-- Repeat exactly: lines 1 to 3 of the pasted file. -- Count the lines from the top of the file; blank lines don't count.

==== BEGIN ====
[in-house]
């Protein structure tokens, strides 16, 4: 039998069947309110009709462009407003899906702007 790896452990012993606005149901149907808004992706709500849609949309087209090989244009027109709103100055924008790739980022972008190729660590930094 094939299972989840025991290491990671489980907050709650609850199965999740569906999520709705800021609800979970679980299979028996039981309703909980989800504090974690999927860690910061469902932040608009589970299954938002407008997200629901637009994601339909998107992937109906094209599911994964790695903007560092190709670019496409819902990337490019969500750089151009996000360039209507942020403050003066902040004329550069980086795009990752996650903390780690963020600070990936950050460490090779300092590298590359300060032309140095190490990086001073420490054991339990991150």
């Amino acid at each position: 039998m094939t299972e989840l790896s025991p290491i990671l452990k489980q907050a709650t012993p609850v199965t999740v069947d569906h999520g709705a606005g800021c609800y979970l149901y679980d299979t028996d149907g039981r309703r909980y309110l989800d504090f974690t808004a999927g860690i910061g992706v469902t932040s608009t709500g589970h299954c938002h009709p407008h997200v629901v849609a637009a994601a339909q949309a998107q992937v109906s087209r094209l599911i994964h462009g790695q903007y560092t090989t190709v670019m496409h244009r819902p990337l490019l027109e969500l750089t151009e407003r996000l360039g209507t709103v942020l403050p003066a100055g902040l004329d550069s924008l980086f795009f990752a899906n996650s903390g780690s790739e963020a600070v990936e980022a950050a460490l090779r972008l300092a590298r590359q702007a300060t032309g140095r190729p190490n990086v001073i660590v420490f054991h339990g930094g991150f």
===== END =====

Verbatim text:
[in-house]
């Protein structure tokens, strides 16, 4: 039998069947309110009709462009407003899906702007 790896452990012993606005149901149907808004992706709500849609949309087209090989244009027109709103100055924008790739980022972008190729660590930094 094939299972989840025991290491990671489980907050709650609850199965999740569906999520709705800021609800979970679980299979028996039981309703909980989800504090974690999927860690910061469902932040608009589970299954938002407008997200629901637009994601339909998107992937109906094209599911994964790695903007560092190709670019496409819902990337490019969500750089151009996000360039209507942020403050003066902040004329550069980086795009990752996650903390780690963020600070990936950050460490090779300092590298590359300060032309140095190490990086001073420490054991339990991150």
């Amino acid at each position: 039998m094939t299972e989840l790896s025991p290491i990671l452990k489980q907050a709650t012993p609850v199965t999740v069947d569906h999520g709705a606005g800021c609800y979970l149901y679980d299979t028996d149907g039981r309703r909980y309110l989800d504090f974690t808004a999927g860690i910061g992706v469902t932040s608009t709500g589970h299954c938002h009709p407008h997200v629901v849609a637009a994601a339909q949309a998107q992937v109906s087209r094209l599911i994964h462009g790695q903007y560092t090989t190709v670019m496409h244009r819902p990337l490019l027109e969500l750089t151009e407003r996000l360039g209507t709103v942020l403050p003066a100055g902040l004329d550069s924008l980086f795009f990752a899906n996650s903390g780690s790739e963020a600070v990936e980022a950050a460490l090779r972008l300092a590298r590359q702007a300060t032309g140095r190729p190490n990086v001073i660590v420490f054991h339990g930094g991150f």